“In peace, sons bury fathers. In war, fathers bury sons.”
Attributed by Herodotus in Book 1 of The Histories to the Lydian king Croesus, from a speech in which Croesus was lamenting and repenting his failed invasion of Persia, which failure in turn caused the utter loss of his kingdom and all of his fabled wealth and power. He blamed the god Apollo for his disaster, because it was Apollo’s oracle at Delphi who initially told Croesus that, if he attacked Cyrus in Persia, “he would succeed in destroying a great empire.” His mistake was in assuming that the empire he would destroy would be Persia itself, when in fact it was his own.
I recently reread the 9 volumes of The Histories (last time was more than 45 years ago) and this early passage really struck at my heart.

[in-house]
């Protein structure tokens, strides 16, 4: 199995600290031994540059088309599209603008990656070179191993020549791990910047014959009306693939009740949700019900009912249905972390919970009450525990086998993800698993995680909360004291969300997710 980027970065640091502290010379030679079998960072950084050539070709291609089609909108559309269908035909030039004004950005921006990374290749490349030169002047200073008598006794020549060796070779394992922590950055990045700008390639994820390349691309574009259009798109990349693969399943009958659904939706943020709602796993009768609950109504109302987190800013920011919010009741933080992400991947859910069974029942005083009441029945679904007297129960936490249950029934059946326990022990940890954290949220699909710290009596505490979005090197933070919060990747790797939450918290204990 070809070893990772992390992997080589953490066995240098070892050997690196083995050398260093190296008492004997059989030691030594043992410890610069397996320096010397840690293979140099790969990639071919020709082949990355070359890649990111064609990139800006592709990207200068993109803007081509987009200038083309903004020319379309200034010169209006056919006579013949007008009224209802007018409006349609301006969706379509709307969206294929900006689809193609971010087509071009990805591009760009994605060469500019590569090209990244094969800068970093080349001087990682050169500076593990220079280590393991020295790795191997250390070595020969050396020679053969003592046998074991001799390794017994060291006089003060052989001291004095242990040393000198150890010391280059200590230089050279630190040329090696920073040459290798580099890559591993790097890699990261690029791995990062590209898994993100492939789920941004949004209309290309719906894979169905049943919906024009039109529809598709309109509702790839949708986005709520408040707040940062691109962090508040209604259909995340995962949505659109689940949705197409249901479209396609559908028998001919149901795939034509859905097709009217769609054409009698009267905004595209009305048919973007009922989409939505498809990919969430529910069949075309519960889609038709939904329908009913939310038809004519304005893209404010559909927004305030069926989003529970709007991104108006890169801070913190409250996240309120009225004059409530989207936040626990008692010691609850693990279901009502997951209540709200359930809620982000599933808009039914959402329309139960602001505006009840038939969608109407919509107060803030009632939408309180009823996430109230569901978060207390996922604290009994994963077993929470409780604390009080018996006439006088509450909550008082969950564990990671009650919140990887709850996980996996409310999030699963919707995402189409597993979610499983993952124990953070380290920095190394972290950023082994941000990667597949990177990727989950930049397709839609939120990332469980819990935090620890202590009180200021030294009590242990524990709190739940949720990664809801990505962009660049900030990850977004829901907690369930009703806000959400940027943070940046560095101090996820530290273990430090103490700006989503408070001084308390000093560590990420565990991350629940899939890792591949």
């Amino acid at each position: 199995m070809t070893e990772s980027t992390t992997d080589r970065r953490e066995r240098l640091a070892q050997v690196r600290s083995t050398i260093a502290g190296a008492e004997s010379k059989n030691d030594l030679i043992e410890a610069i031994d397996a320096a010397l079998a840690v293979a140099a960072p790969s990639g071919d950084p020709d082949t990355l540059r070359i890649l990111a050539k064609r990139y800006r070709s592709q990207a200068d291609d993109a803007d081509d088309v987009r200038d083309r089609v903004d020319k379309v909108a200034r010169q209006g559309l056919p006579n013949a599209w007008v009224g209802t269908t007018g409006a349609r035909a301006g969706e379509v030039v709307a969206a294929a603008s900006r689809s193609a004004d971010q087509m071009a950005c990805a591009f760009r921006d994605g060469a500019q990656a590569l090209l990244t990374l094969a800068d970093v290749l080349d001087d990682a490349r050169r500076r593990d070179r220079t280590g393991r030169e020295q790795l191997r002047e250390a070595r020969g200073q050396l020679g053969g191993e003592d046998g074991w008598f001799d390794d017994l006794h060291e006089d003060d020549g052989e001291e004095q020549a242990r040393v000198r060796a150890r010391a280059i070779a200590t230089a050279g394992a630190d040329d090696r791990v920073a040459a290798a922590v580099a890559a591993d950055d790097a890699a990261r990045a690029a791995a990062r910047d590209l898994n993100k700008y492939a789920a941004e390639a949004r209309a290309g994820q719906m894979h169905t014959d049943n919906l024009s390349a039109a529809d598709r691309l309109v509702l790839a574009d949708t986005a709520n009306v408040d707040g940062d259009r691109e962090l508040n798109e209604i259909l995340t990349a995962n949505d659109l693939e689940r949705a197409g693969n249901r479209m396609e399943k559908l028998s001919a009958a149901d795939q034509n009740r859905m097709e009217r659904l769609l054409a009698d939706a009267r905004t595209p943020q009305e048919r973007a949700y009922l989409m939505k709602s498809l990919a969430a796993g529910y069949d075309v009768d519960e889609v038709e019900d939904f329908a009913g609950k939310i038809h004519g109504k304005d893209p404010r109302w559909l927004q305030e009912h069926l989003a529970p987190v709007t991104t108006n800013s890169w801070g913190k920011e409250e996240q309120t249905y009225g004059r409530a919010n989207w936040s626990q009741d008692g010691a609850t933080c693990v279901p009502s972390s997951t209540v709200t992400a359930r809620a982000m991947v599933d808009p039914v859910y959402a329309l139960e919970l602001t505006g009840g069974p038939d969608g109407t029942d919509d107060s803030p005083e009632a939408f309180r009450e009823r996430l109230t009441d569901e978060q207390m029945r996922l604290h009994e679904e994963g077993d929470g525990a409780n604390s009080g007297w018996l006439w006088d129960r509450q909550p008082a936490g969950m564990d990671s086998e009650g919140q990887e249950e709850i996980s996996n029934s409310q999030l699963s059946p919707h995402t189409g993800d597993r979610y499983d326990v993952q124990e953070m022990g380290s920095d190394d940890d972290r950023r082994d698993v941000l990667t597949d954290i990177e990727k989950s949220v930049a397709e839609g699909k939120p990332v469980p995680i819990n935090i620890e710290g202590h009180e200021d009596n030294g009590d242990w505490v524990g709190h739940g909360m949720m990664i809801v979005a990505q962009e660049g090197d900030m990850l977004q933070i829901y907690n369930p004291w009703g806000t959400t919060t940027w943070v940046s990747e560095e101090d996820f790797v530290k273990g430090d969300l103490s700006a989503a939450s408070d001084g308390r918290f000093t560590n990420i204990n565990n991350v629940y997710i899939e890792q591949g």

Above all else, it reminds me of the profound gratitude and sheer relief I felt upon the safe returns of my warrior son and son-in-law from their respective tours of combat duty. Many more parents will experience the same joys over the next few years.
But no joy will visit those whose sons and daughters returned home under draped flags, or with pieces of themselves left behind. Yet to be written in our history is whether these casualties will have served a just cause or merely a lost cause. If the latter judgment be deemed, then the irony of the ancients becomes modern again. It will haunt us – today and tomorrow. It will inflict a grave wound upon each and every one of us – forever.